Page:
Plan would bring property tax relief to homeowners

November 25, 2009 (CHICAGO) The relief would be based on how much your property tax went up combined with your household income. The full City Council was expected to vote on the proposal Wednesday, but it was delayed by a handful of alderman. Some call the proposal nothing but a political gimmick.

The cash strapped City of Chicago wants to help cash strapped homeowners. The City Council's finance committee has cleared the way for Mayor Daley's proposal to provide a very small amount of tax relief for residents who have been hit with higher property tax bills.

"It all depends on how much taxes have gone up and what your household income is," said Ald. Ed Burke, finance committee chairman.

Households with incomes up to $199,000 can qualify. Taxpayers can get a rebate ranging from $25 to $200.

Some aldermen have concerns about the income requirements.

"We are prepared to provide relief to people who make up to $199,000, which is 3 times the median income. Does that make sense? Or does it make sense to concentrate the relief for those who have .more modest incomes?" said Ald. Toni Preckwinkle, 4th Ward.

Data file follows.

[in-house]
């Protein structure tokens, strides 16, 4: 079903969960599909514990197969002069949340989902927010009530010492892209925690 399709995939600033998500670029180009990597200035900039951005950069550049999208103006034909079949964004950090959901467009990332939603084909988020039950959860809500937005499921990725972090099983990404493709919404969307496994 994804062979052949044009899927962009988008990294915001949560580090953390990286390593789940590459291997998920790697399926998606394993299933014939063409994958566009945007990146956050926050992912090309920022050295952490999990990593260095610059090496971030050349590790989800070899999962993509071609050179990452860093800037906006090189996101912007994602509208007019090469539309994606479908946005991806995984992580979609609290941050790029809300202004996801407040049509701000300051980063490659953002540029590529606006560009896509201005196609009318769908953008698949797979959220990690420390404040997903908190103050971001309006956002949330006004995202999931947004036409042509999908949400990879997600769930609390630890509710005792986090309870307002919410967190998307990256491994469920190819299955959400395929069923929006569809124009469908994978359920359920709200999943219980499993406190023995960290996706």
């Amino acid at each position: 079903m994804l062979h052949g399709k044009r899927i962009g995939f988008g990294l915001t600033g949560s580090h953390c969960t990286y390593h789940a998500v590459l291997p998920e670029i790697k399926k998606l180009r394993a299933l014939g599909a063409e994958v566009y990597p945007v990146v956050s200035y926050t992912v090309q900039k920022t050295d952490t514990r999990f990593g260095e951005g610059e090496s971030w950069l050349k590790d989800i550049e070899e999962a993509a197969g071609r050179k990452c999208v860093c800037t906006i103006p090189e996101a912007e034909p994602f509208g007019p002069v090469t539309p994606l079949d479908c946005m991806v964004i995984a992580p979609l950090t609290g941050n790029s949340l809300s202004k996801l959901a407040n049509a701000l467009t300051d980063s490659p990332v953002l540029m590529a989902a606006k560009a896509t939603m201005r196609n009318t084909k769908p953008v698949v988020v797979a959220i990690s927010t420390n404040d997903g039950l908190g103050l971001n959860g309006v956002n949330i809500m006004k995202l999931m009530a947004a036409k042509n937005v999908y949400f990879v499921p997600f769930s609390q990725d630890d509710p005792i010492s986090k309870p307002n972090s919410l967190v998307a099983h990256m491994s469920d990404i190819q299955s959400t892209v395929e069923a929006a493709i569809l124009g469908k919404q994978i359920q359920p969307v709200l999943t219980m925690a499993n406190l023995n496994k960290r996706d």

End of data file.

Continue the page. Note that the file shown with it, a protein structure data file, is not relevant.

A full council vote on the proposal was delayed by five aldermen. They felt the proposal was being rushed through.

Twenty-second Ward Alderman Ricardo Munoz wants more information to decide if the rebate is good policy.

"The key thing here is, Who's getting the benefit? And how are we gonna administer? And how do we know it's gonna bea a $35 million project?" said Munoz

The city would use $35 million from the parking meter lease fund to pay for the property tax relief. Some alderman say the city is in no financial position to be giving away money, even if comes from the parking meter windfall.

"It was $1.15 billion to lease the parking meters for 75 years, and we're going through the money pretty quickly in a way that I find disturbing," said Ald. Preckwinkle.

Ald. Burke is confident the proposal will pass. It's not just about policy, it's about politics.

"It's seldom that an elected official has an opportunity to get a refund for a constituent or for a voter, and I can't understand why anyone would be against this," said Burke.

Tuesday, Mayor Daley suggested homeowners may politically punish alderman who did not support the proposal. The plan will be taken up at next week's council meeting. If it passes, homeowners who qualify would apply for the rebates on a first come, first serve basis.

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